Germany

German Pavilion will pay tribute to Christoph Schlingensief

The artist, actor and maverick director who was due to represent Germany at next year's Venice Biennale, died of lung cancer last month

Actor, artist and director Christoph Schlingensief

One month after the death of Christoph Schlingensief, the artist, actor and maverick director who was due to represent Germany at next year's Venice Biennale, The Art Newspaper speaks with Susanne Gaensheimer, the director of the Museum of Modern Art, Frankfurt and the curator for the German Pavilion, about what she is planning for Venice.

The Art Newspaper: Christoph Schlingensief died during the preparation of his work for the German Pavilion in Venice, 2011. How would you describe your collaboration?

Susanne Gaensheimer: Working with Schlingensief was an extremely inspiring experience for me—our collaboration was exiting and I would have wished to finish it with him. During the past few years he was engaged a lot with opera and theatre, where working processes are very different than in the art world. While exhibitions are planned a long time in advance, preparation periods are much shorter in theatre. But even though Schlingensief was very busy with other projects, he immediately devoted time to think about and discuss the pavilion.

TAN: During an interview in a German talk show, Schlingensief described the Bayreuth music festival as a “small fascist army, who guard you and eavesdrop on you.” What were his feelings towards the Venice Biennale?

SG: Schlingensief was exited about the invitation to present the German Pavilion and it was very important to him. But he also made fun of artists as well as curators —me included. His attitude offered a new perspective on the art world, which often suffers from very gridlocked behavioural patterns which is why I always enjoyed his critical and distant attitude towards Bayreuth as well as towards theatre and art.

TAN: Were you already discussing specific ideas for the pavilion? What did the project look like so far?

SG: I called Christoph one morning and he said: “Great that you called me, I just had a fantastic idea in the shower!” He filled me in and I loved his idea, but thought that it would evolve over time. In the end, this was the idea we seriously started working on. We have now decided to document it in the form of a publication for the biennale. But we cannot fully realise his idea, as it wasn’t finished yet. There are so many questions and no one knows what Schlingensief would have done. He is one of the greatest German artists and there simply is no Schlingensief replacement. He probably would have torn down half the pavilion two weeks before the opening and rebuilt it all.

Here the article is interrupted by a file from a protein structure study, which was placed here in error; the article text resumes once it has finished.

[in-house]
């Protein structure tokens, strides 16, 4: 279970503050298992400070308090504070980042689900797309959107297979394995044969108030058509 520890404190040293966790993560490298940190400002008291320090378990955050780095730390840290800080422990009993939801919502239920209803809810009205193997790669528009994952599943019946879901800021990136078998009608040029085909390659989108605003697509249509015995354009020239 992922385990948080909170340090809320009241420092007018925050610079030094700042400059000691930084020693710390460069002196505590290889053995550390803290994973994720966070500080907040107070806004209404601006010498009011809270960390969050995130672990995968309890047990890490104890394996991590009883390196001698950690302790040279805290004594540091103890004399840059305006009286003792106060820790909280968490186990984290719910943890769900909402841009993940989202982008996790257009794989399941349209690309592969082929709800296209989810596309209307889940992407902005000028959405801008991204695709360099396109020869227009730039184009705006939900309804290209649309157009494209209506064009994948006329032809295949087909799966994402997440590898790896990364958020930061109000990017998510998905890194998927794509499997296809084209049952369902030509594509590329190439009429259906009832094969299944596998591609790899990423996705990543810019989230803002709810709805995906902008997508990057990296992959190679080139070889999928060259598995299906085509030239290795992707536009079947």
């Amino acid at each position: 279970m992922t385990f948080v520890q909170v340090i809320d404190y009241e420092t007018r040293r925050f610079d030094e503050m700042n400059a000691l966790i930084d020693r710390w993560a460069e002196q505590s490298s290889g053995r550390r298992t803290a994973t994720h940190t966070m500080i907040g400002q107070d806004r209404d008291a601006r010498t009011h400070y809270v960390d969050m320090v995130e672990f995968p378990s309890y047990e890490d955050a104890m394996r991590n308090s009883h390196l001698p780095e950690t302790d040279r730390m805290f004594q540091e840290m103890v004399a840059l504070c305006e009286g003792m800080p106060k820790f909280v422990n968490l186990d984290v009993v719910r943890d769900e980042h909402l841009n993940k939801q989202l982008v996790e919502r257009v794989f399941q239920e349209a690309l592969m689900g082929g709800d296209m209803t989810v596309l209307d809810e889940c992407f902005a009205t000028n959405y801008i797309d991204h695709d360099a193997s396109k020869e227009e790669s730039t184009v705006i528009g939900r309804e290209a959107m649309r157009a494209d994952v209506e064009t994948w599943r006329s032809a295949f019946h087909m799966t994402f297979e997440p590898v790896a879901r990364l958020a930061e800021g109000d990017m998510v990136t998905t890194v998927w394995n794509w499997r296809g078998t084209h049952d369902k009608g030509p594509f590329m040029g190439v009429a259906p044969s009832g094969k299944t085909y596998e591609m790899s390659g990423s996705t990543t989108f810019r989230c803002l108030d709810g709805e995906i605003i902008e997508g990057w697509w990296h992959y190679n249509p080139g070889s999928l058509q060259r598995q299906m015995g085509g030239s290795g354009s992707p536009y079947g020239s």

TAN: What do you plan do to with the pavilion? Did you consider leaving it empty?

SG: It did cross my mind and leaving the pavilion empty is an option. But I don’t think that I will do that. This pavilion is a tribute to Schlingensief and it wouldn’t be enough to simply leave it empty. Schlingensief's work is not very well known internationally. After his death, there was a desire to see his work—and we want to show it.

TAN: Do you intend to remember Schlingensief with the documentation of his initial idea?

SG: A documentation of his vision for the pavilion will form one part. We simply want to present all aspects of his initial idea. It might be an option to curate his work like a retrospective. The challenge is to present his art without him being physically there. The pavilion will show and deal with this sense of a void which he left behind. You can’t ignore such a gap.

TAN: Even though Schlingensief was already very ill when you invited him in May to create a project for Venice, you chose not to have a “plan b” in case he died. Do you regret that now?

SG: I do not regret that at all. A “plan b” was always out of the question for me. I invited Schlingensief because I was absolutely convinced—and still am—that he was the right artist. You can’t not invite someone because the person is ill. I made a well thought through decision and will stick to it. The German Pavilion needs a new perspective; it has reached an endpoint and needs someone who causes a bit of a stir. Schlingensief’s work will do that.

Schlingensief's projects in Burkina Faso and Berlin

Schlingensief was also working on a project to build an opera house, school and infirmary near the capital of Burkina Faso, Ouagadougou. “It was fascinating to see how the project gave him courage and energy,” Klaus-Dieter Lehmann, the president of the Goethe-Institut, said. The foundation stone for his school of music and film education, which includes theatres, workshops and a hospital ward, was laid in February. After the death of Schlingensief, the Goethe-Institut and the Kulturstiftung des Bundes (Federal Cultural Foundation) ensured their ongoing support for the project, which is due to be completed in October.

Schlingensief’s opera production of Jens Joneleits’ “Metanoia”, which is due to premier at the Berliner Staatsoper on 3 October will also go ahead. Schlingensief's colleague, Anna-Sophie Mahler, who took over the staging of Walter Braunfels’ opera, “Scenes From the Life of St Joan” at the Deutsche Oper Berlin in 2008, shortly after Schlingensief was diagnosed with lung cancer, will see through the premiere.

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